FORT LAUDERDALE, Fla. — Nearly 50 years ago, the Lauderhill Point apartments were built to bring safe, affordable housing to a blighted stretch of what is now Lauderhill.
Instead, the 22 buildings that make up the property have become infamous for problems that have remained consistent despite numerous name and ownership changes: Murders, shootings, gang control and rampant drug dealing.
From 2014 to 2019, Lauderhill Police said they responded to more than 2,400 calls at the property — nearly two a day. Among the 215 criminal reports they gathered were 14 cases involving a gun and six with a knife.
On Nov. 14, 32-year-old, Vedner Jacsaint became the latest victim shot and killed on the grounds. In July of 2019, a 5-year-old boy and a man he was with were shot and survived. In December of 2018, 24-year-old Dwight Higgins Jr. was shot and killed during an attempted robbery.
Shortly after Higgins' death, the Lauderhill City Commission passed a resolution requesting the current property owners, the Michaels Organization, put in place more security measures. But representatives for the organization, which owns several affordable housing projects across the country, say they've done all they can, including adding new fencing around the property, cameras and lighting fixtures. The real problem, they said: outside visitors they can't control.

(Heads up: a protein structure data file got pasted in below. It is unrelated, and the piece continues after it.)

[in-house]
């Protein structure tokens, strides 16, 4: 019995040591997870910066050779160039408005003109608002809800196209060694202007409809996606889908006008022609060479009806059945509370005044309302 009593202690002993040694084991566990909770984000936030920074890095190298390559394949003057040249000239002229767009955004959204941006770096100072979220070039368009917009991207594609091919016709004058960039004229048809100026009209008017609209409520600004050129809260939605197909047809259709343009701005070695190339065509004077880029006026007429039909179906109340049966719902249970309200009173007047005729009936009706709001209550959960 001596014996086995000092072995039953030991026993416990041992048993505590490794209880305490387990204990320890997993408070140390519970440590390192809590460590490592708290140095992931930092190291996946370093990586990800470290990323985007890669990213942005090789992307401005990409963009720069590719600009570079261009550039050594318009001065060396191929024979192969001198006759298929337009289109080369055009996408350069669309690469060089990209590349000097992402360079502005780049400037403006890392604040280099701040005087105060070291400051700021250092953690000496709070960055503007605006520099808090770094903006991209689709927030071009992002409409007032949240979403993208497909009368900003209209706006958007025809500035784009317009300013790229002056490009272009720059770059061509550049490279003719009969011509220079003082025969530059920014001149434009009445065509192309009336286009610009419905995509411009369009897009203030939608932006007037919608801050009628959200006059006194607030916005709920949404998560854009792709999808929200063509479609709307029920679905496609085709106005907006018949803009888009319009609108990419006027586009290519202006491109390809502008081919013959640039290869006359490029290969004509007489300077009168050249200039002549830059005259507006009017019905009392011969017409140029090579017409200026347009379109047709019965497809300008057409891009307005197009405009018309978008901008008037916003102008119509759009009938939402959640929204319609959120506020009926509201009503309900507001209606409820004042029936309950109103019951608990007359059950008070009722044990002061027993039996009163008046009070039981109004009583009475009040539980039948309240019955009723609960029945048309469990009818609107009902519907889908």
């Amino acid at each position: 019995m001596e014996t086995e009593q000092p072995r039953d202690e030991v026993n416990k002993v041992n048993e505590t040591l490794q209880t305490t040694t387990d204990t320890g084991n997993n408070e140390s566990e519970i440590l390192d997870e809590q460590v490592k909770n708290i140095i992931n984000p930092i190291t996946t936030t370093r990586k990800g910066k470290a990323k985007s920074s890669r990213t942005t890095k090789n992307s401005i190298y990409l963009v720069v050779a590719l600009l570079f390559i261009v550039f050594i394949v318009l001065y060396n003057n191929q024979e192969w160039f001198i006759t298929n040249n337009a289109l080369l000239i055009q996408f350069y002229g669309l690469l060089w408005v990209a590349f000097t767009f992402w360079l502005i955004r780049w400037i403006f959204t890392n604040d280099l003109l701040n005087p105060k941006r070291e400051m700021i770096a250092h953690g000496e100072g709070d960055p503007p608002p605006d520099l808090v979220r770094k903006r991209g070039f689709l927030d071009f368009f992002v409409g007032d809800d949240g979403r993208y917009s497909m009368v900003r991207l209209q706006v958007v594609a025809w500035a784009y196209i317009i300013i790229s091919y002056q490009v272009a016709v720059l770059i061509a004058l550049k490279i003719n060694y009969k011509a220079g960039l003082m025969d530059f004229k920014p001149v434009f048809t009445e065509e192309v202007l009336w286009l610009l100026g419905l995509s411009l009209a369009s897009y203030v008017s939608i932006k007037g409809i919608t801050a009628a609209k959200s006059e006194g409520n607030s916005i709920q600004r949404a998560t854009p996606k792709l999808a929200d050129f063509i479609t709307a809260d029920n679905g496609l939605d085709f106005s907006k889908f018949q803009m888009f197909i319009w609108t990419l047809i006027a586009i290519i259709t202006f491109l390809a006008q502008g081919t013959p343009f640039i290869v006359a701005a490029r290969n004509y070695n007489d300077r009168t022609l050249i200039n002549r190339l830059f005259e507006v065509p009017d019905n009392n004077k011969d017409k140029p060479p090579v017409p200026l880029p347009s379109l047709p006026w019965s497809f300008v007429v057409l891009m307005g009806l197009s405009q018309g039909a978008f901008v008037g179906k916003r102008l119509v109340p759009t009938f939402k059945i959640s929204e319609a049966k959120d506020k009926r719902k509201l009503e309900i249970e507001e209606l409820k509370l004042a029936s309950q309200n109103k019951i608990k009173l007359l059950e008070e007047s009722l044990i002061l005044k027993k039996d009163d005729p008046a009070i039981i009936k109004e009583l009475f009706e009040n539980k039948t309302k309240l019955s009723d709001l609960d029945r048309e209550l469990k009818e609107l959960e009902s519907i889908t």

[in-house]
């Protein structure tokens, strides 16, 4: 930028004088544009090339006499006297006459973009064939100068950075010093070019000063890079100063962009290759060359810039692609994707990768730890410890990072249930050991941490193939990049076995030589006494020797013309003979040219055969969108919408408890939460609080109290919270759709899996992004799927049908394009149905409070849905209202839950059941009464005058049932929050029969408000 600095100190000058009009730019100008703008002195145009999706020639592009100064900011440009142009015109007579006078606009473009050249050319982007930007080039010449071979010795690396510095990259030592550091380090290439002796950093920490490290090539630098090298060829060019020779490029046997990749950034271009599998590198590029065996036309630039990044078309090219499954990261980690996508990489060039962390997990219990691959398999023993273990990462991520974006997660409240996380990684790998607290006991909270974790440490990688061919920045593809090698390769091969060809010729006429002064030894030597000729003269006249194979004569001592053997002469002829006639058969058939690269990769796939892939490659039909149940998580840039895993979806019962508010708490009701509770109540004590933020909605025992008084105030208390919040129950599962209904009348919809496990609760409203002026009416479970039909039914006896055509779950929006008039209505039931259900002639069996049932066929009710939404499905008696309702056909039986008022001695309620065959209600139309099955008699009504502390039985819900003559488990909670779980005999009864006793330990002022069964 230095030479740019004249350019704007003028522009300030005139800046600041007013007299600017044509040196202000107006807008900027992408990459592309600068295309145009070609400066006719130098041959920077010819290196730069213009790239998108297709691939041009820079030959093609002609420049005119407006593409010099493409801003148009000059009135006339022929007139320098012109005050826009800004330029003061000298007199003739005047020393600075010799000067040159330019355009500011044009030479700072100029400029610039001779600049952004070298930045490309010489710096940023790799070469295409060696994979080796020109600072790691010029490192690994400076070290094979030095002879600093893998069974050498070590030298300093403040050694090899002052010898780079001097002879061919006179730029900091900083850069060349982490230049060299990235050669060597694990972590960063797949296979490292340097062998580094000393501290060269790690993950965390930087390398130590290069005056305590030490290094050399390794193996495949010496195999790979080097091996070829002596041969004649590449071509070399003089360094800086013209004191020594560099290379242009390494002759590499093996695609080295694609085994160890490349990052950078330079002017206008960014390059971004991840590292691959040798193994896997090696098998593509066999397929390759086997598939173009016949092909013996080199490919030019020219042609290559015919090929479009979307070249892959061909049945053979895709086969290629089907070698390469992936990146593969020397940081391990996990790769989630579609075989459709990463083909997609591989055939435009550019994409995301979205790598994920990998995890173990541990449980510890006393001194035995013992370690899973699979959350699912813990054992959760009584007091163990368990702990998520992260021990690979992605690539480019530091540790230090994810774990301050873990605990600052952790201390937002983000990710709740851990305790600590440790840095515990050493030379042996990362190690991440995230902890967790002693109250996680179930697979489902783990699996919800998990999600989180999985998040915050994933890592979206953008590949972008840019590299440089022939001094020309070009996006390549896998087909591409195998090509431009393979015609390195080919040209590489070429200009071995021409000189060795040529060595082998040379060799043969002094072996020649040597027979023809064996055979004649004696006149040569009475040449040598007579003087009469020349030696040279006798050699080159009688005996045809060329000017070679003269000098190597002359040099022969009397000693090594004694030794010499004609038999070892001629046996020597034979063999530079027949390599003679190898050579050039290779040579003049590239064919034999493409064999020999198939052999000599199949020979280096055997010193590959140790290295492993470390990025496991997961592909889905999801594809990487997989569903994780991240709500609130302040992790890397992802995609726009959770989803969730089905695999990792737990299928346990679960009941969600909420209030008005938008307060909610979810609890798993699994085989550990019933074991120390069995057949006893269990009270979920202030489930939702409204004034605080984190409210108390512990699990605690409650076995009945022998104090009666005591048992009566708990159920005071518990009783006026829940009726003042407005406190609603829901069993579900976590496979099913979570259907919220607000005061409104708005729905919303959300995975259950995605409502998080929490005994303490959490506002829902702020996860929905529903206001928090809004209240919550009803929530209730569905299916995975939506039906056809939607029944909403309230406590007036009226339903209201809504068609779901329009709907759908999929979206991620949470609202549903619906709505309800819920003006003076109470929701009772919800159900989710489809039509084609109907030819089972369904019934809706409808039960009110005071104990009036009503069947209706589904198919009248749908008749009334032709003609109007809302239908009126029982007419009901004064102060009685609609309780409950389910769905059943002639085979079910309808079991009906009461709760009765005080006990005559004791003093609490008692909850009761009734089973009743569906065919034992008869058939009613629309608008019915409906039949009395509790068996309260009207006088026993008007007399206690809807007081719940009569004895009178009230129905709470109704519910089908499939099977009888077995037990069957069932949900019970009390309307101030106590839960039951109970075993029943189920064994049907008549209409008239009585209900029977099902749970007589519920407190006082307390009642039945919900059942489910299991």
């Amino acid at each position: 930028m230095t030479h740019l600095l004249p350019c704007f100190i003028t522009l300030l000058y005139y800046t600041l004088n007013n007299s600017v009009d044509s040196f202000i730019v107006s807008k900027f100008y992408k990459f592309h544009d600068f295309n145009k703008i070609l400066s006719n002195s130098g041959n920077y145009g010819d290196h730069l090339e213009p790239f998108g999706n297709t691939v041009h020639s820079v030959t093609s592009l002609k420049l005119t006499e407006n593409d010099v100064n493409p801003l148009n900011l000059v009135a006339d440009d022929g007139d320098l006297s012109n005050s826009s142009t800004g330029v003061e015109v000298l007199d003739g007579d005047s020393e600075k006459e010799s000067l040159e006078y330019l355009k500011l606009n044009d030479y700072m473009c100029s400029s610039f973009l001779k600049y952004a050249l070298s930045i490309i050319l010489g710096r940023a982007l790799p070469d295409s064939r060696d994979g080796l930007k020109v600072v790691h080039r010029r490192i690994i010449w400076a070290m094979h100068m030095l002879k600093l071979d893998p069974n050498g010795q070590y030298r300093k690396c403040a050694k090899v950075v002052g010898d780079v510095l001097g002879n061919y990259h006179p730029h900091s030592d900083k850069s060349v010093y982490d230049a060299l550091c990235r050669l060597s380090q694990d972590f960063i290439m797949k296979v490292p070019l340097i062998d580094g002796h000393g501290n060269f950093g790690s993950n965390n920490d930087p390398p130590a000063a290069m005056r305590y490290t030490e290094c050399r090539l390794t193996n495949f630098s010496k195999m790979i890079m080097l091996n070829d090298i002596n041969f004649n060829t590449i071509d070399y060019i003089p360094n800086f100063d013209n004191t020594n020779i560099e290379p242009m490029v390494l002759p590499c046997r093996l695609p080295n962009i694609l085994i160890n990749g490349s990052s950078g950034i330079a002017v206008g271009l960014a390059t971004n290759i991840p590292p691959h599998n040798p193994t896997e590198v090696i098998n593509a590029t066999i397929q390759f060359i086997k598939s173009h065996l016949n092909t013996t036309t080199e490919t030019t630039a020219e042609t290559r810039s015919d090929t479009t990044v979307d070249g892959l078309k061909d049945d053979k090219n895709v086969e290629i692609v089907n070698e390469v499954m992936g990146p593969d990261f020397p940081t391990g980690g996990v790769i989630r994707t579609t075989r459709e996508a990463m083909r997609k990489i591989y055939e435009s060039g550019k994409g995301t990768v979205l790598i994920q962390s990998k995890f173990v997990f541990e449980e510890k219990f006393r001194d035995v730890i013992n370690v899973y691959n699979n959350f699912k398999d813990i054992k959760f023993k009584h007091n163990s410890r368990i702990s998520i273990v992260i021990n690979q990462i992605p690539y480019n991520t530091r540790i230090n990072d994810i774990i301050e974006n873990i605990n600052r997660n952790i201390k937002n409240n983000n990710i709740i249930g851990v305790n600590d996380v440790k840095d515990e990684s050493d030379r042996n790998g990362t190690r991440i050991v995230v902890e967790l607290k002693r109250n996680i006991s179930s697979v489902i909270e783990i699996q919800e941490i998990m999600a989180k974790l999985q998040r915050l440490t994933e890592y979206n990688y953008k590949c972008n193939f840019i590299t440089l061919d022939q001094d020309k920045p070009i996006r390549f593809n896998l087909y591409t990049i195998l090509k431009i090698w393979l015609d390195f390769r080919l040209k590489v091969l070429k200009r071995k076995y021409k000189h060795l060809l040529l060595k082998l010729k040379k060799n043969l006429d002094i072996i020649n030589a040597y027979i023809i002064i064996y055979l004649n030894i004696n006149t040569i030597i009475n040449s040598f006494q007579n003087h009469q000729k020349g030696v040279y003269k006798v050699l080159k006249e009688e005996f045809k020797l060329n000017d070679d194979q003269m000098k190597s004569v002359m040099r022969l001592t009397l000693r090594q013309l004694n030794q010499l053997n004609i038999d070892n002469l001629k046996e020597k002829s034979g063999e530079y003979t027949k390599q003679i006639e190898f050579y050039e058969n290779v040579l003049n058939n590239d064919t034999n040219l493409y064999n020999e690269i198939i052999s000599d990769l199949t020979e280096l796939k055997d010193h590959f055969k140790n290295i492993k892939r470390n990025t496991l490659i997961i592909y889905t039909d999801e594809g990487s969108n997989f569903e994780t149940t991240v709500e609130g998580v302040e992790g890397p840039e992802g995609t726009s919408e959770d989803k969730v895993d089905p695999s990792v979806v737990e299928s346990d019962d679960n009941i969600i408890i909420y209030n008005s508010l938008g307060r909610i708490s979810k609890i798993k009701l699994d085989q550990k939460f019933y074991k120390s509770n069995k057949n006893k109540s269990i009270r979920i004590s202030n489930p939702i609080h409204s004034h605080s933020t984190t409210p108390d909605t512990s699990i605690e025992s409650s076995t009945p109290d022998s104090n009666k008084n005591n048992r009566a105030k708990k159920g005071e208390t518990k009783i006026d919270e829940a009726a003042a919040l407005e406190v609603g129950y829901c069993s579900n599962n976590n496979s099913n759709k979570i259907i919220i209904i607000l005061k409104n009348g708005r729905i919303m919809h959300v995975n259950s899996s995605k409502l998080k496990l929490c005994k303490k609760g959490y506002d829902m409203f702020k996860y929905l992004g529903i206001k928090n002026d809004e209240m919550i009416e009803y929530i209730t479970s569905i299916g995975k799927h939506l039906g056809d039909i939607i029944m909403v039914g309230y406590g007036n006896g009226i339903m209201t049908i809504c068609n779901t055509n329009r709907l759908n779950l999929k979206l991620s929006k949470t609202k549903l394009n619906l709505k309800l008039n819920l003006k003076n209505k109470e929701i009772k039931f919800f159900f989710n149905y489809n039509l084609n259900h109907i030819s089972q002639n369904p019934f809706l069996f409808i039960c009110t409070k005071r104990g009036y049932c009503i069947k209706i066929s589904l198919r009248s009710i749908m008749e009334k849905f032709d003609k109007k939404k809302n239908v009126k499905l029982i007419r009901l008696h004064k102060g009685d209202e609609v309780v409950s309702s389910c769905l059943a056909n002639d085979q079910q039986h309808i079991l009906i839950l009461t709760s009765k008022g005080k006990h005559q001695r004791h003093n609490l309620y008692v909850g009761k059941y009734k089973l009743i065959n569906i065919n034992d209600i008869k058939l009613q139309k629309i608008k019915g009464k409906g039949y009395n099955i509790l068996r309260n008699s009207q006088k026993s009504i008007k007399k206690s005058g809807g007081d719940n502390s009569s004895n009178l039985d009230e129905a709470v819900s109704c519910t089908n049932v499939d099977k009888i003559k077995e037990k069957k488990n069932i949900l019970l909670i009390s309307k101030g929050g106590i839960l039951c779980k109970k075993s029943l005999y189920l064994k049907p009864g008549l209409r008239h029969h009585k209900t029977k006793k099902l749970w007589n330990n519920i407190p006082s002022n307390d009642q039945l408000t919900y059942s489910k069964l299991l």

With an overstretched police department on one side and a management company throwing up its hands on the other, the more than 600 low-income residents living in the apartments have few options.
One former resident who lived there between 2014 and 2018 recalled a loving community during the day time that was plagued by gambling, drug-dealing and gunfire at night. She said everyone knows a gang operates on the grounds and many residents are too afraid to speak to police or anyone else about problems. She asked the South Florida Sun Sentinel not to publish her name for fear of possible retribution.
"People just come and go and just deal with it," she said, describing her time at the apartments. "Hopefully, they come to a point where they are able to move out."
Lauderhill Point sits in the 3100 block of Northwest 19th Street. It faces a cemetery on one side and a scrap yard on the other. Twenty-two buildings are concentrated in a thicket on the relatively small lot. Weaving paths connect buildings and common areas. Near the mailboxes is a flag pole with a tattered flag bearing the Michaels Organization's slogan: "Communities that lift lives."